As the 1984 election year dawned, the national press sensed either an epochal battle or a mud fight brewing in North Carolina. They sent some of their best reporters to find out. In January the Wall Street Journal led off a page-one dispatch from Greenville: "The evening offered barbecued chicken, corn sticks, iced tea and Jesse Helms. Catfish Hunter couldn't make it, but for the North Carolina senator the evening was still a sentimental journey back to the Moose lodge where he began his first Senate campaign on a rainy night 12 years ago."
The Journal called the Carolina campaign a showdown between Old South and New South. But North Carolinians knew better. Helms, the small-town police chief's son, had few of the trappings of patrician Old South culture. His brassy, often pious conservatism lauded the nostalgia of the good old days; but it mainly offered a mixture of anti-Communist, anti-government rhetoric with occasional evangelistic religious overtones. Helms, however, never hesitated to use government power in his own behalf where it suited his purposes (for example, tobacco subsidies and organized prayer in schools).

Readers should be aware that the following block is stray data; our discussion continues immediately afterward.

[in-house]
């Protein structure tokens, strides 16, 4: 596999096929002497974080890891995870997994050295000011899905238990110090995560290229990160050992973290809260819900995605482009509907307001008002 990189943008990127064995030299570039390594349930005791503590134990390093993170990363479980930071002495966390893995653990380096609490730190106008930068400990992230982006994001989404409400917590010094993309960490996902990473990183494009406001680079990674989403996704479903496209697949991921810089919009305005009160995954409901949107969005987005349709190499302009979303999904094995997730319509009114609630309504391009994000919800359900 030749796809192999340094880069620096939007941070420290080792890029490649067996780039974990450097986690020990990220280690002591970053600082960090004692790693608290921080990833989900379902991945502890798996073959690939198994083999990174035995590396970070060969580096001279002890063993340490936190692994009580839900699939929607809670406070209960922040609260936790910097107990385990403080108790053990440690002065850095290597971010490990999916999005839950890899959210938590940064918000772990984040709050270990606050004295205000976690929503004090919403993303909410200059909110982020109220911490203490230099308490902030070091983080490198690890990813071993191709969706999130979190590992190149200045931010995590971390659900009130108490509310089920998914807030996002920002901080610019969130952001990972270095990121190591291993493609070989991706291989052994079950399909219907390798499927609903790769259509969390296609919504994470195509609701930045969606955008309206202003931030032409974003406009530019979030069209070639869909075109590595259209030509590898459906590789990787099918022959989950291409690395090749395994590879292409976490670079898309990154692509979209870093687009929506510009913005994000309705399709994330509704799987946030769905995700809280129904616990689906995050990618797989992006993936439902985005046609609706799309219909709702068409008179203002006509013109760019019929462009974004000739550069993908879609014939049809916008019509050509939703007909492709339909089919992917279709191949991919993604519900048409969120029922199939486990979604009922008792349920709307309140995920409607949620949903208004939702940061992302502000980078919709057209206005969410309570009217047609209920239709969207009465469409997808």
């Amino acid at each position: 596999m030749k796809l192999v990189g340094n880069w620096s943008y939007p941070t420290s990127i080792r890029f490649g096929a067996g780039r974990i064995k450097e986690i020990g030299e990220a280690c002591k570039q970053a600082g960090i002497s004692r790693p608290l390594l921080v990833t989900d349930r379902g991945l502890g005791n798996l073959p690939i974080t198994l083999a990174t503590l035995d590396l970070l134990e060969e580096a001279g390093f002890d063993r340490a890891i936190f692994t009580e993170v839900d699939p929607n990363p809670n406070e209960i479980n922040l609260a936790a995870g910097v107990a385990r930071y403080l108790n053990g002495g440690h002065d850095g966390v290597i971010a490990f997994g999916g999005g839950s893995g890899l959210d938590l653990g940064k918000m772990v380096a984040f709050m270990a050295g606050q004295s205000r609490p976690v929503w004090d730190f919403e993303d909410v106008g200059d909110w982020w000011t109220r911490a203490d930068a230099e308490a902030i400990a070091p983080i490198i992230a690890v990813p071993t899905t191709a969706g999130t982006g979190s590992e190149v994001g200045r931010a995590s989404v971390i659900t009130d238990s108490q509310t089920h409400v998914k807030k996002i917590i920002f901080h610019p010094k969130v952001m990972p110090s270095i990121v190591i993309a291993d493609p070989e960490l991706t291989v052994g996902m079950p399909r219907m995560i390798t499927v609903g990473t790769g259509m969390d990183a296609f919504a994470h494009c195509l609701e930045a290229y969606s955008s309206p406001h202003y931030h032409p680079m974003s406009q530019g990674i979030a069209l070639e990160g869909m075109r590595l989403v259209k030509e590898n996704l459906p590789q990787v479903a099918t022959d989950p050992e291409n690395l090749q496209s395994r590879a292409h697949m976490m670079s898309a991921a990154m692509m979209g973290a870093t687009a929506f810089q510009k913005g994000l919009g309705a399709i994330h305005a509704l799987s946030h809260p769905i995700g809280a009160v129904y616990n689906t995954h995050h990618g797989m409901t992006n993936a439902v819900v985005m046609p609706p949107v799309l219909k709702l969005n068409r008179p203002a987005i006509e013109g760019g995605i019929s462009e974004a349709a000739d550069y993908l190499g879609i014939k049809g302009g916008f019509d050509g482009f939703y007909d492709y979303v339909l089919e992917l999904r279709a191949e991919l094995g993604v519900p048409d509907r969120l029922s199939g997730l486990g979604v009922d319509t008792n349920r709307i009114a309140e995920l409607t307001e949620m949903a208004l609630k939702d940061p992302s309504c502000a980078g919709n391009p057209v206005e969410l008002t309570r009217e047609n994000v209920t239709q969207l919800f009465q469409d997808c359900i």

Hunt, on the other hand, dealt cautiously with the conventional liberal symbols of the New South, even though his roots were in FDR's New Deal. From his earliest days Hunt had protected his right flank--a lesson he learned in the Sanford and Preyer gubernatorial campaigns of the 1960s. National reporters wanted to call Hunt "liberal"--since New South versus Old South made the image simple and dramatic. Yet Hunt always leaned toward the middle, so much so that he often straddled the fence. His moderation, which seemed liberal to some Tar Heels, was occasionally called "metooism" by newspapers like the Raleigh News and Observer.
From the start Senator Helms's strategy had been to push Hunt into far left field. His attacks identified Hunt with "limousine liberals," black activists, labor bosses, and gay liberationists. But the governor constantly dodged these associations. Sometimes this made him appear waffling and fuzzy. On occasion Helms described Hunt as the windshield wiper candidate: "first one way and then the other"--but Hunt's closest associates knew he had always been centrist, which made him both appealing and vulnerable.
Helms's expensive television campaign ten months before the election